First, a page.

Canada kept busy dealing with growing influx of asylum seekers fleeing Trump’s America

The number of asylum seekers crossing the border illegally from the U.S. into Canada has been rising rapidly since the turn of the year, keeping Canadian police and refugee officials busy. During the first two months of 2017, 1,134 asylum seekers were intercepted by Canadian police guarding the borders while crossing over from the U.S. into Canada. The number is already nearly half the total of illegal border crossers arrested during 2016. Most of them have been arrested when they tried to enter Quebec from New York. (Of the total, 677 were caught in Quebec, 161 in Manitoba, 291 in British Columbia and five in Saskatchewan.)

Most of these asylum seekers are fleeing the United States following a crackdown by President Donald Trump on illegal immigrants, migrants and refugees. Janet Dench, executive director of the Montreal-based Canadian Council for Refugees, said Trump’s policies had been a contributing factor to illegal crossings. “Some people who have been coming to Canada have said that they had been in the U.S., had not planned to come to Canada but now feel unsafe in the United States,” she said. (Globe and Mail, March 24)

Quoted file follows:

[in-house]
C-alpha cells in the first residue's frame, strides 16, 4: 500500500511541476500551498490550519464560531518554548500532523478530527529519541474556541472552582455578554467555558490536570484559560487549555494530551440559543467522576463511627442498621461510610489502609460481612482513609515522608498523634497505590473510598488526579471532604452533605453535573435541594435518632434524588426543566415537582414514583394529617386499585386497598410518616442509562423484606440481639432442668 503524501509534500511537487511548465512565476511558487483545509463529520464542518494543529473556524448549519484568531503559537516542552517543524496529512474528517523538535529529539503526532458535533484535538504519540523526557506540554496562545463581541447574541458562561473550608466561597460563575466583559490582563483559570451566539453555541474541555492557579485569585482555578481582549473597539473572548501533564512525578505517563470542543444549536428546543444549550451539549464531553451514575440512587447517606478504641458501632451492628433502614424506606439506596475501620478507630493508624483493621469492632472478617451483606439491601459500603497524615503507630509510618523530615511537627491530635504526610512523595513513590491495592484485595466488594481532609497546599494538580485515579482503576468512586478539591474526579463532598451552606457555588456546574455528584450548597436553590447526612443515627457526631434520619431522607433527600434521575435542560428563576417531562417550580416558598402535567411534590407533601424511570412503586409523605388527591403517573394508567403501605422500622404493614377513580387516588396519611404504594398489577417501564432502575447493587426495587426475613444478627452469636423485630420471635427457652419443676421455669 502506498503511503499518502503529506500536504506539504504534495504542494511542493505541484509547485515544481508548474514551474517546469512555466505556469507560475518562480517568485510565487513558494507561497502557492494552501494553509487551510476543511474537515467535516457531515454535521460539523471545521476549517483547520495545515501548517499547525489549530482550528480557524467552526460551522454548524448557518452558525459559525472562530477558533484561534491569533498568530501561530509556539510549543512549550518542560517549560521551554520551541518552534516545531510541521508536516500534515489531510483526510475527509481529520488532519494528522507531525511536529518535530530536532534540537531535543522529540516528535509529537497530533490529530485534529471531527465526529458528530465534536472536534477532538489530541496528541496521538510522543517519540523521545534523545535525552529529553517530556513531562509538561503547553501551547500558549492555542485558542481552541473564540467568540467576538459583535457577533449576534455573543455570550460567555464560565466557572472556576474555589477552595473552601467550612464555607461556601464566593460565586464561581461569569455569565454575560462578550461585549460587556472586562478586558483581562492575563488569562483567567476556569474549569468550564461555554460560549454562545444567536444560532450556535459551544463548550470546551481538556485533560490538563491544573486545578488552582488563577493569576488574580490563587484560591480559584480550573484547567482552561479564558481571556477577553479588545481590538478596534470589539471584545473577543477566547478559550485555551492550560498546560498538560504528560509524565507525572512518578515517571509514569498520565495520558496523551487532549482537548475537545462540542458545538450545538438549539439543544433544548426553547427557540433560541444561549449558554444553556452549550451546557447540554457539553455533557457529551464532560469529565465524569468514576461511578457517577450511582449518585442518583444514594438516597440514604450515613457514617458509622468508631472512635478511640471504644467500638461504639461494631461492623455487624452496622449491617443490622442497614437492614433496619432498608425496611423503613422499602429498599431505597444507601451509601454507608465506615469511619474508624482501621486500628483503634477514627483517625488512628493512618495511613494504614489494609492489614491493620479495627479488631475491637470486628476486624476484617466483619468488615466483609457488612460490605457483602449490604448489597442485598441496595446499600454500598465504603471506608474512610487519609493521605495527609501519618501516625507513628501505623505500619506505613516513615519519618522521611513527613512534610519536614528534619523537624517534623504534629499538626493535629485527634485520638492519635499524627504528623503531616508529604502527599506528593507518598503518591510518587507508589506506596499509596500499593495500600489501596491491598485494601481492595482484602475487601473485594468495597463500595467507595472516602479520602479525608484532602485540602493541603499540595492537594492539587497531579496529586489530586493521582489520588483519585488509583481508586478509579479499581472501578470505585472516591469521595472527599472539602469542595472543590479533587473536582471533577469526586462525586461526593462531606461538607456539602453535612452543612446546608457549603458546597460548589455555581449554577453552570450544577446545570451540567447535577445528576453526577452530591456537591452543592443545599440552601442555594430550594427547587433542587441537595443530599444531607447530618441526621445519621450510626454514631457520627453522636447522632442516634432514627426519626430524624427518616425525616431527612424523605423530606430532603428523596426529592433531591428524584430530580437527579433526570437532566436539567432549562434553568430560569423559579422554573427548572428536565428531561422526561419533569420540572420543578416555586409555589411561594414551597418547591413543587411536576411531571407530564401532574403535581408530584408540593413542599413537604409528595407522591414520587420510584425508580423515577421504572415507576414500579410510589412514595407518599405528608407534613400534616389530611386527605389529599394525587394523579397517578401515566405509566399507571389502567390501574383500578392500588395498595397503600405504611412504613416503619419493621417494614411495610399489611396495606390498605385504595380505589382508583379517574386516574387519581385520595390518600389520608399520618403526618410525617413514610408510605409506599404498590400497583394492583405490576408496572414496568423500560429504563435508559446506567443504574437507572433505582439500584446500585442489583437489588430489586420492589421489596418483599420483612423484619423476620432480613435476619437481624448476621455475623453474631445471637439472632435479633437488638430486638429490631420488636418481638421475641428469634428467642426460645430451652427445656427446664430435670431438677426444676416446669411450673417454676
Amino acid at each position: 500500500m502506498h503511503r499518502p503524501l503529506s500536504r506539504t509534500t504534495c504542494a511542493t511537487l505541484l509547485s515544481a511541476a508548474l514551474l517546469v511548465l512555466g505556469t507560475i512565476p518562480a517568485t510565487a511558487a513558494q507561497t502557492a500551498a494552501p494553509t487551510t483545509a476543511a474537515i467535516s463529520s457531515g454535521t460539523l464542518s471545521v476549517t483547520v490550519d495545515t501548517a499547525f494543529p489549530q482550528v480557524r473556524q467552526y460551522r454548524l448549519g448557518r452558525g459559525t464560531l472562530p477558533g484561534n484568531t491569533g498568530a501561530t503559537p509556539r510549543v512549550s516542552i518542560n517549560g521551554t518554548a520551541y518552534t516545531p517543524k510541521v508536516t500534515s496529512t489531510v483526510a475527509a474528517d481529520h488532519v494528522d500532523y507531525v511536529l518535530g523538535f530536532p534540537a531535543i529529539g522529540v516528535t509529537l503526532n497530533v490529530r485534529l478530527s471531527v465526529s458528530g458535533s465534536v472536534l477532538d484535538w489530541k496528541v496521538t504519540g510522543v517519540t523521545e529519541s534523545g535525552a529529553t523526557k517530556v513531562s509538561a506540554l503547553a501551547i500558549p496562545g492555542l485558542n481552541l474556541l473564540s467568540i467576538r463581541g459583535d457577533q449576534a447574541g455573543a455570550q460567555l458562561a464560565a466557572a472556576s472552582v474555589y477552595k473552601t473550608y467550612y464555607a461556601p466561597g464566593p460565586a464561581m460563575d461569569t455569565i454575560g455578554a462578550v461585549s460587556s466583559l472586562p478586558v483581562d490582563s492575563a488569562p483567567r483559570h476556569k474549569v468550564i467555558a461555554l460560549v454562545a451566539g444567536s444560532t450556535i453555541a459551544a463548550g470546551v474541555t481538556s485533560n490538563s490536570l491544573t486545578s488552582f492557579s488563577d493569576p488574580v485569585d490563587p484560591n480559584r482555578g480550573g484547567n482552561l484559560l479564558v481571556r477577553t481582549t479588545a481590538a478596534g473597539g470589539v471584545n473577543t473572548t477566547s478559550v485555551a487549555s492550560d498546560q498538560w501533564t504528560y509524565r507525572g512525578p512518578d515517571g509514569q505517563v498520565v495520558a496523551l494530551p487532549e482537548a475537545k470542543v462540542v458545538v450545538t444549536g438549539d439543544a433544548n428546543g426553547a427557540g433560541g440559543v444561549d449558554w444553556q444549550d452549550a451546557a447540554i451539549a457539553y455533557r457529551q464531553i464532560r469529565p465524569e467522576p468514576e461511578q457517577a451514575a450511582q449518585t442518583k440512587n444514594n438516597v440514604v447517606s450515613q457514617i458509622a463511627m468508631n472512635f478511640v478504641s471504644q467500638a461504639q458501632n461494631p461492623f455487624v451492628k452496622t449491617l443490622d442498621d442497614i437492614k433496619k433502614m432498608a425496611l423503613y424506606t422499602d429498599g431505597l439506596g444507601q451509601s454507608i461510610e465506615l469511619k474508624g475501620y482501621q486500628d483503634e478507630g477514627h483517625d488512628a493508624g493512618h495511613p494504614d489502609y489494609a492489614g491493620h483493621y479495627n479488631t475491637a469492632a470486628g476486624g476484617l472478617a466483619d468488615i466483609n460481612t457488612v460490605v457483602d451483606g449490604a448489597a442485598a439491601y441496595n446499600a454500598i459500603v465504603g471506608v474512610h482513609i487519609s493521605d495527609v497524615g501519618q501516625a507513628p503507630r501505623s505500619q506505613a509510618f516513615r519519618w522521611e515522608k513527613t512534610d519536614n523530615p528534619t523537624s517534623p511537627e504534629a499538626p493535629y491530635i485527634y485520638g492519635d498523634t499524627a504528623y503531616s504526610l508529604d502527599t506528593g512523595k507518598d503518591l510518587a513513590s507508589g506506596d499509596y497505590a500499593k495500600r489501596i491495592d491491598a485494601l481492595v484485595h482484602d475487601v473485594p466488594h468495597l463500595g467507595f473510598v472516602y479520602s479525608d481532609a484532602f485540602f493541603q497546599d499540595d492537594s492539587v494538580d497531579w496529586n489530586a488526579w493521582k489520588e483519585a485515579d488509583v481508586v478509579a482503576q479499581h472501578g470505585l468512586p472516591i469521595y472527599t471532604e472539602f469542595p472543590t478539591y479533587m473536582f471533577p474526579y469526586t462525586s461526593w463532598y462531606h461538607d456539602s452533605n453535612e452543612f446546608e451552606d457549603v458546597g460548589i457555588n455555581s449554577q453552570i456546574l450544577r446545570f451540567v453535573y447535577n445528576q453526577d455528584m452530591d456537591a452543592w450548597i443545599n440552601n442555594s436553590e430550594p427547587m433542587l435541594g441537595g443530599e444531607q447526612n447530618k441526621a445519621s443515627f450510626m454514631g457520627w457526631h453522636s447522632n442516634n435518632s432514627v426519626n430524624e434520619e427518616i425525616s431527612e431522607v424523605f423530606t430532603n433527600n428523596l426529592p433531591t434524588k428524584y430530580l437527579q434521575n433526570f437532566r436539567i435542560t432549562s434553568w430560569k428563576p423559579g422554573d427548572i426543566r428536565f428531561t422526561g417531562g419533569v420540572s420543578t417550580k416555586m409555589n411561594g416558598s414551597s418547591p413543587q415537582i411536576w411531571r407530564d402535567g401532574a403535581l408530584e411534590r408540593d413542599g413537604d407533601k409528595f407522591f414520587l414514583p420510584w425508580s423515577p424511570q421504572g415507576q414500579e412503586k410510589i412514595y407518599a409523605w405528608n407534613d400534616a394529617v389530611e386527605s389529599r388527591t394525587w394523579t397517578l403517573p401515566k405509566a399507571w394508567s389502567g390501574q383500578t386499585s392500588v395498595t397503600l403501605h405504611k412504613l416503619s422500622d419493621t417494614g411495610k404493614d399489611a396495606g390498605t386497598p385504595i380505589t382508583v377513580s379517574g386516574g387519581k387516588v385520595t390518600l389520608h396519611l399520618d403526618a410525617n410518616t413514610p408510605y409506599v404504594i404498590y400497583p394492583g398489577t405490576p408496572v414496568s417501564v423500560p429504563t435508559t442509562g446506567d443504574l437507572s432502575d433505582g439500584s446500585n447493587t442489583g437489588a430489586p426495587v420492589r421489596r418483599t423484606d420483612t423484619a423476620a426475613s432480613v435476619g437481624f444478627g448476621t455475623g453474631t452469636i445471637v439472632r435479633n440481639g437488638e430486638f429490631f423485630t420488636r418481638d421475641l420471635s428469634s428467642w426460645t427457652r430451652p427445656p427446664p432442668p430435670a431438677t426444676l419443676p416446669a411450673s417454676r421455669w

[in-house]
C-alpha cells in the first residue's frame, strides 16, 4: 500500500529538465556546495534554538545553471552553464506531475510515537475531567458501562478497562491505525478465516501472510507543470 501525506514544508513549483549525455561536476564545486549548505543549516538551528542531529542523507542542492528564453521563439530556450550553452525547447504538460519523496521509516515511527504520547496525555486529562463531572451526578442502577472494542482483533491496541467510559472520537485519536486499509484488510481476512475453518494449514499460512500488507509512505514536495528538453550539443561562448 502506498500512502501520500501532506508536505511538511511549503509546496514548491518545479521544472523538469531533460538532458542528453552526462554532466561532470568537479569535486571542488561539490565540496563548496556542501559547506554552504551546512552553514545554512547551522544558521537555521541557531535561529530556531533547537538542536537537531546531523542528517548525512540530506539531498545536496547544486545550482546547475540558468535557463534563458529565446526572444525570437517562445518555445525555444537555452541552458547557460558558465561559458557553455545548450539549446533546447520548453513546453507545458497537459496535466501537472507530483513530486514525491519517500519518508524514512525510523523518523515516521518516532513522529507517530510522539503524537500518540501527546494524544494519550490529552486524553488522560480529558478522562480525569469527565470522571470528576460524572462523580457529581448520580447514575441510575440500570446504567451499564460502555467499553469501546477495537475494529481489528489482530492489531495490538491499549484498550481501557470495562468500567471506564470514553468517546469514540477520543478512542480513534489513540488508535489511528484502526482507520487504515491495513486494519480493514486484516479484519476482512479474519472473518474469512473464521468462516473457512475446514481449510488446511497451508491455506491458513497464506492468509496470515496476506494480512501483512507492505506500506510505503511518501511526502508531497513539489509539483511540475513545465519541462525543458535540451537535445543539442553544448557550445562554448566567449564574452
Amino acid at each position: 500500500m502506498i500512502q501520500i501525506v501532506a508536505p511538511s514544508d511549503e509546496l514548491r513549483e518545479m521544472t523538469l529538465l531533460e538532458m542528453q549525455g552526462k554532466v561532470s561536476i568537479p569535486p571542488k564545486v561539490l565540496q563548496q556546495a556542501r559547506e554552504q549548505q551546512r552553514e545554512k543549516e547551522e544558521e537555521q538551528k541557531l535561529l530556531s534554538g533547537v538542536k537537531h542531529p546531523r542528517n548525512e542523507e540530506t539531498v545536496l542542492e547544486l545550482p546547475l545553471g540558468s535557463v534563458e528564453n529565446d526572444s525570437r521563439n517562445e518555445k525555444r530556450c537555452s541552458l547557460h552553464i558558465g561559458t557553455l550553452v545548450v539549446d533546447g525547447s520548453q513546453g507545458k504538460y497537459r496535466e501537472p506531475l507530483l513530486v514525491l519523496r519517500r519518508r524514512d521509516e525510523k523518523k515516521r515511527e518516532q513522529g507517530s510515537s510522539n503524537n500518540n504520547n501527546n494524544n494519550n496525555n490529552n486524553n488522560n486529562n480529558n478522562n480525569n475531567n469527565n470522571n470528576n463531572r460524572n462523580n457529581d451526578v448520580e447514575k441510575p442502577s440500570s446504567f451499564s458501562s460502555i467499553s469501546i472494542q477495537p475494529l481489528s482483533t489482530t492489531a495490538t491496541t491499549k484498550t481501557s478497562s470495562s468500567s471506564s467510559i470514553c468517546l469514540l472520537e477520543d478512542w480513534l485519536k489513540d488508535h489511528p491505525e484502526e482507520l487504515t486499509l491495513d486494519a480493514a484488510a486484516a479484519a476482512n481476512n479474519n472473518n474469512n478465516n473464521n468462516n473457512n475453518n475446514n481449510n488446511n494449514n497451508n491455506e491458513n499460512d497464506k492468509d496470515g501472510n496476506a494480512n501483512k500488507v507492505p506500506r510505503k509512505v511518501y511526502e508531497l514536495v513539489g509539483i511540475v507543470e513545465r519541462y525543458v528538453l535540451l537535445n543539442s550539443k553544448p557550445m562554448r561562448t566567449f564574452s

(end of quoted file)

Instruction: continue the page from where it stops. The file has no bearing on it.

In the first two months of this year, the federal government dealt with 5,520 claims for asylum, including those asylum seekers from the U.S. who cross the Canadian border illegally on foot, compared with 2,500 in the same time frame in 2016. If this high pace of influx continues, asylum seekers would easily exceed the 2016 total of 23,895 and reach more than 30,000.

It is those asylum seekers from the U.S. that are making the headline almost every day in Canadian media, arousing sympathy of people in the world, who saw images of families, arriving on foot in deep snow and freezing temperature near the border in Quebec and Manitoba, dragging suitcases, to be arrested by RCMP officers for illegally crossing the border and taken to custody.

Especially, moving many Canadians and striking the chord of people in the world were images reported by Canadian media of a young girl, carrying her doll and small suitcase, while her family from Turkey being escorted by RCMP officers as they illegally cross the Canada-U.S. border into Hemmingford, and a man carrying several bags in one hand and his young son in the other as he wades the snowy marshland to illegally cross the border into Canada.